they leave grave goods, which neanderthal left. The following is long but
worth it.

"As curious as the smelling and removal of bones is 'burying' behaviour.
I have never seen this but it has been so widely and consistently reported,
often by reliable witnesses, that it must be accepted as fact. This behaviour
is elicited by fresh corpses or even by animals not yet dead, and it is not
confined to elephant bodies, as the following examples with show.
"George Adamson has written of an old woman he knew who was buried alive
by elephants. She was a Turkana and one evening, when walking home with her
son, he stopped behind a bush bidding her at the same time to follow the route
ahead. She was half-blind and soon strayed from the path. After wandering
until nightfall she lay down under a tree and fell asleep. She was woken a
few hours later by an elephant standing over her playing its trunk up and down
her body. Paralysed with fear she lay motionless. Presently other elephants
came and, trumpeting loudly, buried her under a great pile of branches which
they broke off from trees near by. The old woman was not found until next
morning when her faint cries attracted a herder who released her from the
imprisoning branches.
"Professor Grzimek has recorded four second-hand accounts of elephants,
both bulls and cows, killing human beings and later covering them with
vegetation and soil. The most interesting of these accounts concerns a bull--
it took place in the Albert National Park of the former Belgian Congo in 1936.
A tourist approached this bull on foot with his camera. Despite warnings from
a number of the National Park staff that the elephant was well known to be
extremely dangerous, he persisted in his attempt to get some pictures and the
bull charged. Unfortunately the man had a bad leg and was not quick enough in
getting away. Just as he turned to flee the Park employee took a last
snapshot. The ourist was swiftly overtaken and the elephant smacked him down
with a blow of its trunk. Eye-witnesses allege that he was dead before he hit
the ground, but to make sure the elephant knelt on him and drove a tusk
through his body and under the shoulder blade. The survivors returned after
the lephant had left and found that the tourist's body had been covered in
plants. I was lucky to meet the avenger of the tourist, Professor L. Van den
Berghe who later tracked down the bull and destroyed it. It was discovered
that the cause of his bad temper was a deep ulcerated wound, full of pus, in
his head, which had obviously been cause by a bullet.
"Burying behaviour is not restricted to human bodies. In a Kenya Park
report of 1956 a description exists of a rhino carcass which from tracks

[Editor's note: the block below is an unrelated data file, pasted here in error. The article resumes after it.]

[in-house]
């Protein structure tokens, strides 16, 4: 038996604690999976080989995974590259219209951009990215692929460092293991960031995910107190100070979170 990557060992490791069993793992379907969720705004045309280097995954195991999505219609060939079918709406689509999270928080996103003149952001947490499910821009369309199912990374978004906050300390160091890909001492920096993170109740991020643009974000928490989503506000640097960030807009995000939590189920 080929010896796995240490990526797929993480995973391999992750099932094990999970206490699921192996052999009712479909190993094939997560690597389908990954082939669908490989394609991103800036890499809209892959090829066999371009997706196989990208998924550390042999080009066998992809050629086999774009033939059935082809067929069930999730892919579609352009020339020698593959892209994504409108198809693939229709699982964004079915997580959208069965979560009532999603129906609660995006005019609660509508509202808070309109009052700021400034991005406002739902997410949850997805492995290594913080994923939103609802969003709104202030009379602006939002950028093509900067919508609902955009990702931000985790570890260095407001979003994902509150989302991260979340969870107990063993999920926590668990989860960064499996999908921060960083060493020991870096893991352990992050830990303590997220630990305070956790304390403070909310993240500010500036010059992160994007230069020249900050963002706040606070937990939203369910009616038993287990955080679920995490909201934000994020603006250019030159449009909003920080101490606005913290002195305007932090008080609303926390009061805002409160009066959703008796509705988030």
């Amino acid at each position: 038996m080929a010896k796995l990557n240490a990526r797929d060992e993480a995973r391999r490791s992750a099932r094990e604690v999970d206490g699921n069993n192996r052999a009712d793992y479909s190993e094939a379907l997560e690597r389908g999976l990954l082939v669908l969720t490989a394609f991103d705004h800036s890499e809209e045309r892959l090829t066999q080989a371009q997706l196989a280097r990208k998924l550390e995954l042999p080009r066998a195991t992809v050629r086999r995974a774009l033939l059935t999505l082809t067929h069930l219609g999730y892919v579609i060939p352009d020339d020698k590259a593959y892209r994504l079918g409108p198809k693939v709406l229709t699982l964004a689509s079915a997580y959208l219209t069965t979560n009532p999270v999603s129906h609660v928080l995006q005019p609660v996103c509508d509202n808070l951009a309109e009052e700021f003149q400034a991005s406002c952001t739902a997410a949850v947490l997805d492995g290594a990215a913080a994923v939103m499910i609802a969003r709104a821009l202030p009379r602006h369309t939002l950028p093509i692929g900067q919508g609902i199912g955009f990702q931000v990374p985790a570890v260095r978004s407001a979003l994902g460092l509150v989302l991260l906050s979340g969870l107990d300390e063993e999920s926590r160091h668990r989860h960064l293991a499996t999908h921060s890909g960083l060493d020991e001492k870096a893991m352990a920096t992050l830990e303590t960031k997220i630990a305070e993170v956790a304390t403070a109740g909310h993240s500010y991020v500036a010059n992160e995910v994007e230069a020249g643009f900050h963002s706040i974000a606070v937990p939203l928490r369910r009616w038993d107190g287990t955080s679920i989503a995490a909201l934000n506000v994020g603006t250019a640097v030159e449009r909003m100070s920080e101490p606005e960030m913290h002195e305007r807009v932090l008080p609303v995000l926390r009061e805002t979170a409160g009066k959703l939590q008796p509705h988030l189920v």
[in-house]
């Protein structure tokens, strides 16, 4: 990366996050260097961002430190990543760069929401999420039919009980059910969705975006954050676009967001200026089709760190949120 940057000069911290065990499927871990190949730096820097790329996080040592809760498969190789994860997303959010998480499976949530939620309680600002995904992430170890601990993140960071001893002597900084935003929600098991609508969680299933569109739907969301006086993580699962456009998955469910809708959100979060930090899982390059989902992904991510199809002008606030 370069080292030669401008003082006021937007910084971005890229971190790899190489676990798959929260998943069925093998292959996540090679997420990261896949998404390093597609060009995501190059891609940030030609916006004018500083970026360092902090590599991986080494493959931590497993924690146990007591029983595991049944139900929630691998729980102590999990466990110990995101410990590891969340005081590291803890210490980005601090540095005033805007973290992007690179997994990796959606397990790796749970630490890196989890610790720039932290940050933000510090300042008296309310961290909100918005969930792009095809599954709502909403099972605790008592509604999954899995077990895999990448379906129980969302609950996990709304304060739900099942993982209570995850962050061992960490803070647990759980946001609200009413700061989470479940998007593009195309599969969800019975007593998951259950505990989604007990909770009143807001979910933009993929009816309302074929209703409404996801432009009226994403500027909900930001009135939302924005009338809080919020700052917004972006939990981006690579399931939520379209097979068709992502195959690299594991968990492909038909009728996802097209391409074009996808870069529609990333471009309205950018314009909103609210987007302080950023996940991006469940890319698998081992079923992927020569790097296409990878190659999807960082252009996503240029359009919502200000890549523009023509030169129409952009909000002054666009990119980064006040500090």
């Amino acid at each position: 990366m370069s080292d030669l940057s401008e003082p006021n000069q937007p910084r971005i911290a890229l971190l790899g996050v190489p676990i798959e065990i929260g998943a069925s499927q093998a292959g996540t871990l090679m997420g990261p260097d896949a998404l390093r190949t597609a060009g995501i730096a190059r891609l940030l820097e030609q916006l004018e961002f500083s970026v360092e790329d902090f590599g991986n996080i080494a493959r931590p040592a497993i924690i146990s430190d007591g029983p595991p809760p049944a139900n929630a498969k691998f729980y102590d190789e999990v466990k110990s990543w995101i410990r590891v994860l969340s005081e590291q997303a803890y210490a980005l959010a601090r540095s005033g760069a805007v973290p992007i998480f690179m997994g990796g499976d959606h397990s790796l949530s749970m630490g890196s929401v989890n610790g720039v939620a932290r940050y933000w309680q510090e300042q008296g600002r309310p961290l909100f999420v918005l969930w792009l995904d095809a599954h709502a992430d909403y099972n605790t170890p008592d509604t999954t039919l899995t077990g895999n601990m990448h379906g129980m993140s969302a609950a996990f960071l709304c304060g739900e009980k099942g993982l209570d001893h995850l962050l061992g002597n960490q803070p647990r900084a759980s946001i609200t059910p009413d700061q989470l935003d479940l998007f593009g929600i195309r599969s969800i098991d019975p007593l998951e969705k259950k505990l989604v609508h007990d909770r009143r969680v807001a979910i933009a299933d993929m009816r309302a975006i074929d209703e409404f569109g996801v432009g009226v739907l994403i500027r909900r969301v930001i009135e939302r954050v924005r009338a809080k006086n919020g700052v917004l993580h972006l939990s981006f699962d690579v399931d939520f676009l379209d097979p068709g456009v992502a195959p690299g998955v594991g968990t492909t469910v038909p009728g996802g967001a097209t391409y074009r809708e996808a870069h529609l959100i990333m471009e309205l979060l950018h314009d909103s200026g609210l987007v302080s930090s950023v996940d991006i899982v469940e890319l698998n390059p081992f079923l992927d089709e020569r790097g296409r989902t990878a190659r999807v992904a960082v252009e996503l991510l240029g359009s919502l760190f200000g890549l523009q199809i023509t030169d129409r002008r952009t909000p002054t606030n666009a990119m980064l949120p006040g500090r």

nearby appeared to have been dragged some distance by elephants and then
covered up with grass and branches.
"Another reliable observer, George Schaller, saw burying behaviour in
the Indian elephant and describes it in The Deer and the Tiger, Schaller had
tied a buffalo to a tree as bait for tigers. A mother tiger killed it and
waited while her cubs ate. Soon an elephant appeared from the undergrowth.
The cubs ran off and then the elephant broke down branches and covered the
remains of the buffalo.
"Accounts of elephants burying their own kind are well authenticated.
Myles Turner once made a living by taking out hunting parties. On one safari
a client shot a large bull elephant out of a herd of about six. The survivors
immediately surrounded the dead animal, and stood over him. Myles told his
client that the elephants would disperse after a few hours; meanwhile they
could retire a little and have their lunch. When they came back some hours
later one bull was still by the corpse. The hunters managed to scare it away.
Then they advanced to the dead beast and found to their amazement that the
other elephants had covered the large wound in its head with mud, and had
piled earth and leaves on the body.
"A similar observation, this time of cows and calves, was made by Irven
Buss, one of the first scientists to study elephants' ecology. In Uganda, he
had planned to immobilize an elephant and fix a radio on it. Though he was
never able to do this he secured some unique observations. The first animal
he darted was a cow and he gave it an overdose. The other members of the
group closed up in a defensive phalanx with the result that he was unable to
administer any antidote and presently the cow died. The leading matriarch
took the group away, but then returned to cover the dead cow with branches and
"Lastly I must include the experience of the ethologists Wofdietrich
Kuhme who made some observations on three captive African elephants at the
Kroneburg Zoo in Germany. The bull when it became aggressive used to throw
straw and objects at him over the railings which restricted it. Once Kuhme
lay down just out of its reach on the far side of the railings. The bull
thereupon threw straw at him until he was almost completely covered."~Iain and
Oria Douglas-Hamilton, Among the Elephants, (New York: Viking Press, 1975), p.

>Glenn does not have to answer my *posts* (they are to the Group, not
>to Glenn), but on Glenn's own strict standards of honesty and
>integrity that he routinely applies to other Christian apologists,
>Glenn cannot simply ignore the Pre-Adamite *position* as though it
>doesn't exist.

I haven't ignored it Stephen, I have rejected it. There is a difference.


Foundation, Fall and Flood